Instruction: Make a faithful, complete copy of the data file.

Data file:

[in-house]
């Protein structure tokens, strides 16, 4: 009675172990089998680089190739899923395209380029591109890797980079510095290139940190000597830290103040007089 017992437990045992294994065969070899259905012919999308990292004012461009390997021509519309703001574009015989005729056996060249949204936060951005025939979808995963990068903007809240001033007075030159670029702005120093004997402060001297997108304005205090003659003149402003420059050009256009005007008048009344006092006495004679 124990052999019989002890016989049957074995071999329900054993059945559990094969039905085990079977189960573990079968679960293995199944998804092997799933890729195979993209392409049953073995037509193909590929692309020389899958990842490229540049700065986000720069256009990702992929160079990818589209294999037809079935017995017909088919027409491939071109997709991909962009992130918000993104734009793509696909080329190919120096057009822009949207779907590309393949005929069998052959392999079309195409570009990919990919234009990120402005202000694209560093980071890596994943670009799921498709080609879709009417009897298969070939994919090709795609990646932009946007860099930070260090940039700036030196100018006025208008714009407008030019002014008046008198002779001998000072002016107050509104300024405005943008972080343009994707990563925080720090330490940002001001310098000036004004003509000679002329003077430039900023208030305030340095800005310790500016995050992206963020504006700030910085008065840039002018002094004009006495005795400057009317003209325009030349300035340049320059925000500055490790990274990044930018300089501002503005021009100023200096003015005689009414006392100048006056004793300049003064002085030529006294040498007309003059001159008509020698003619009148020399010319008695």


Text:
[in-house]
């Protein structure tokens, strides 16, 4: 009675172990089998680089190739899923395209380029591109890797980079510095290139940190000597830290103040007089 017992437990045992294994065969070899259905012919999308990292004012461009390997021509519309703001574009015989005729056996060249949204936060951005025939979808995963990068903007809240001033007075030159670029702005120093004997402060001297997108304005205090003659003149402003420059050009256009005007008048009344006092006495004679 124990052999019989002890016989049957074995071999329900054993059945559990094969039905085990079977189960573990079968679960293995199944998804092997799933890729195979993209392409049953073995037509193909590929692309020389899958990842490229540049700065986000720069256009990702992929160079990818589209294999037809079935017995017909088919027409491939071109997709991909962009992130918000993104734009793509696909080329190919120096057009822009949207779907590309393949005929069998052959392999079309195409570009990919990919234009990120402005202000694209560093980071890596994943670009799921498709080609879709009417009897298969070939994919090709795609990646932009946007860099930070260090940039700036030196100018006025208008714009407008030019002014008046008198002779001998000072002016107050509104300024405005943008972080343009994707990563925080720090330490940002001001310098000036004004003509000679002329003077430039900023208030305030340095800005310790500016995050992206963020504006700030910085008065840039002018002094004009006495005795400057009317003209325009030349300035340049320059925000500055490790990274990044930018300089501002503005021009100023200096003015005689009414006392100048006056004793300049003064002085030529006294040498007309003059001159008509020698003619009148020399010319008695």